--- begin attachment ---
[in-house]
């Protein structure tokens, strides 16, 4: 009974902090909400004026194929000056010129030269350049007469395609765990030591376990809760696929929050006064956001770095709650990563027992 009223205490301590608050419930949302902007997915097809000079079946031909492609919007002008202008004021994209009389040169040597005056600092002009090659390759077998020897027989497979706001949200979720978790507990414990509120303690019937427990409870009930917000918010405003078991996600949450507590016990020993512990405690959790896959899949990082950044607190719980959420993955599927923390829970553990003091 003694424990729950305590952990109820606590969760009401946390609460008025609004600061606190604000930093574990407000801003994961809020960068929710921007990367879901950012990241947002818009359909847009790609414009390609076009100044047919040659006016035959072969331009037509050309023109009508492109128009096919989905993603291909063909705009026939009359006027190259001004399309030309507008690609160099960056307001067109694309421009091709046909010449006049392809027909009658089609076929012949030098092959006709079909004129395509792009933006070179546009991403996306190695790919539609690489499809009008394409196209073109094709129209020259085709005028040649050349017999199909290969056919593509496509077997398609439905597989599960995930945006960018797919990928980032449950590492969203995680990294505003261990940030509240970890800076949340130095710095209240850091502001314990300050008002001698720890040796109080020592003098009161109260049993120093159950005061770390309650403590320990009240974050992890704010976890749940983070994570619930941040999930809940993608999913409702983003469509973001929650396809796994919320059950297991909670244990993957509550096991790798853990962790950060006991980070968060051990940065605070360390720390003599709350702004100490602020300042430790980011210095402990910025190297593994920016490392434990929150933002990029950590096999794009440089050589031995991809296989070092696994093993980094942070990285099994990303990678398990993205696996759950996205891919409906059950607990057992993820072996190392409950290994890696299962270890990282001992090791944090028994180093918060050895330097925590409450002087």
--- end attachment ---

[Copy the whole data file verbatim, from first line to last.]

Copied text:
[in-house]
């Protein structure tokens, strides 16, 4: 009974902090909400004026194929000056010129030269350049007469395609765990030591376990809760696929929050006064956001770095709650990563027992 009223205490301590608050419930949302902007997915097809000079079946031909492609919007002008202008004021994209009389040169040597005056600092002009090659390759077998020897027989497979706001949200979720978790507990414990509120303690019937427990409870009930917000918010405003078991996600949450507590016990020993512990405690959790896959899949990082950044607190719980959420993955599927923390829970553990003091 003694424990729950305590952990109820606590969760009401946390609460008025609004600061606190604000930093574990407000801003994961809020960068929710921007990367879901950012990241947002818009359909847009790609414009390609076009100044047919040659006016035959072969331009037509050309023109009508492109128009096919989905993603291909063909705009026939009359006027190259001004399309030309507008690609160099960056307001067109694309421009091709046909010449006049392809027909009658089609076929012949030098092959006709079909004129395509792009933006070179546009991403996306190695790919539609690489499809009008394409196209073109094709129209020259085709005028040649050349017999199909290969056919593509496509077997398609439905597989599960995930945006960018797919990928980032449950590492969203995680990294505003261990940030509240970890800076949340130095710095209240850091502001314990300050008002001698720890040796109080020592003098009161109260049993120093159950005061770390309650403590320990009240974050992890704010976890749940983070994570619930941040999930809940993608999913409702983003469509973001929650396809796994919320059950297991909670244990993957509550096991790798853990962790950060006991980070968060051990940065605070360390720390003599709350702004100490602020300042430790980011210095402990910025190297593994920016490392434990929150933002990029950590096999794009440089050589031995991809296989070092696994093993980094942070990285099994990303990678398990993205696996759950996205891919409906059950607990057992993820072996190392409950290994890696299962270890990282001992090791944090028994180093918060050895330097925590409450002087």